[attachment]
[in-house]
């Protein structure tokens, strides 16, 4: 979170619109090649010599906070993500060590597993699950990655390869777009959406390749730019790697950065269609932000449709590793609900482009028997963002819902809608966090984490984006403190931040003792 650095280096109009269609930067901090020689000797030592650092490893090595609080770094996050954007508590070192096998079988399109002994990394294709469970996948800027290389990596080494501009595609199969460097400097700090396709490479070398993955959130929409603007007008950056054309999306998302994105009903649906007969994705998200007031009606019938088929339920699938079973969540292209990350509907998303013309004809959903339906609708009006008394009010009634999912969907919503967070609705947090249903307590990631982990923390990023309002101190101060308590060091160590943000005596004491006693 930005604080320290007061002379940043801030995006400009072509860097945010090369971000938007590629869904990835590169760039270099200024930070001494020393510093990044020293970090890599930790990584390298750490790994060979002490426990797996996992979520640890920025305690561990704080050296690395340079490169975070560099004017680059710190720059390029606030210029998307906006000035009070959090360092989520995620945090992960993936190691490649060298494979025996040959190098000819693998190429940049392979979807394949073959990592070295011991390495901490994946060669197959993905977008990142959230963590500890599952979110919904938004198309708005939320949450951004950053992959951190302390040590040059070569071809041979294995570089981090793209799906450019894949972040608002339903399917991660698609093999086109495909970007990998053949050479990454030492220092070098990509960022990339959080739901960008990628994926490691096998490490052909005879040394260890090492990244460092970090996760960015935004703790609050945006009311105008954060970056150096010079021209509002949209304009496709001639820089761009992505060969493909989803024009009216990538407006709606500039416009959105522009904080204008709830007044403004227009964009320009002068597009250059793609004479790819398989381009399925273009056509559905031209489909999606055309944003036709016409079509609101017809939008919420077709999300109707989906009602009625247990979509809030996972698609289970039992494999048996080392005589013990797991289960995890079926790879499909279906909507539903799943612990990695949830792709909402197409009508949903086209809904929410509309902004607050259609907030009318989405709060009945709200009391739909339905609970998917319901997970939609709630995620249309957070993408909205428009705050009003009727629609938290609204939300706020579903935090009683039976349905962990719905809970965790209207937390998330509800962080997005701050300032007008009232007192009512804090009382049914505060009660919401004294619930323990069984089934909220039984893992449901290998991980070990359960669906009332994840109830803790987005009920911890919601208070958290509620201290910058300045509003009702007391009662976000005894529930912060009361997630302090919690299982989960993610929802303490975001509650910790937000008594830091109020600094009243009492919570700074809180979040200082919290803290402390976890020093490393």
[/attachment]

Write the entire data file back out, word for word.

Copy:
[in-house]
């Protein structure tokens, strides 16, 4: 979170619109090649010599906070993500060590597993699950990655390869777009959406390749730019790697950065269609932000449709590793609900482009028997963002819902809608966090984490984006403190931040003792 650095280096109009269609930067901090020689000797030592650092490893090595609080770094996050954007508590070192096998079988399109002994990394294709469970996948800027290389990596080494501009595609199969460097400097700090396709490479070398993955959130929409603007007008950056054309999306998302994105009903649906007969994705998200007031009606019938088929339920699938079973969540292209990350509907998303013309004809959903339906609708009006008394009010009634999912969907919503967070609705947090249903307590990631982990923390990023309002101190101060308590060091160590943000005596004491006693 930005604080320290007061002379940043801030995006400009072509860097945010090369971000938007590629869904990835590169760039270099200024930070001494020393510093990044020293970090890599930790990584390298750490790994060979002490426990797996996992979520640890920025305690561990704080050296690395340079490169975070560099004017680059710190720059390029606030210029998307906006000035009070959090360092989520995620945090992960993936190691490649060298494979025996040959190098000819693998190429940049392979979807394949073959990592070295011991390495901490994946060669197959993905977008990142959230963590500890599952979110919904938004198309708005939320949450951004950053992959951190302390040590040059070569071809041979294995570089981090793209799906450019894949972040608002339903399917991660698609093999086109495909970007990998053949050479990454030492220092070098990509960022990339959080739901960008990628994926490691096998490490052909005879040394260890090492990244460092970090996760960015935004703790609050945006009311105008954060970056150096010079021209509002949209304009496709001639820089761009992505060969493909989803024009009216990538407006709606500039416009959105522009904080204008709830007044403004227009964009320009002068597009250059793609004479790819398989381009399925273009056509559905031209489909999606055309944003036709016409079509609101017809939008919420077709999300109707989906009602009625247990979509809030996972698609289970039992494999048996080392005589013990797991289960995890079926790879499909279906909507539903799943612990990695949830792709909402197409009508949903086209809904929410509309902004607050259609907030009318989405709060009945709200009391739909339905609970998917319901997970939609709630995620249309957070993408909205428009705050009003009727629609938290609204939300706020579903935090009683039976349905962990719905809970965790209207937390998330509800962080997005701050300032007008009232007192009512804090009382049914505060009660919401004294619930323990069984089934909220039984893992449901290998991980070990359960669906009332994840109830803790987005009920911890919601208070958290509620201290910058300045509003009702007391009662976000005894529930912060009361997630302090919690299982989960993610929802303490975001509650910790937000008594830091109020600094009243009492919570700074809180979040200082919290803290402390976890020093490393």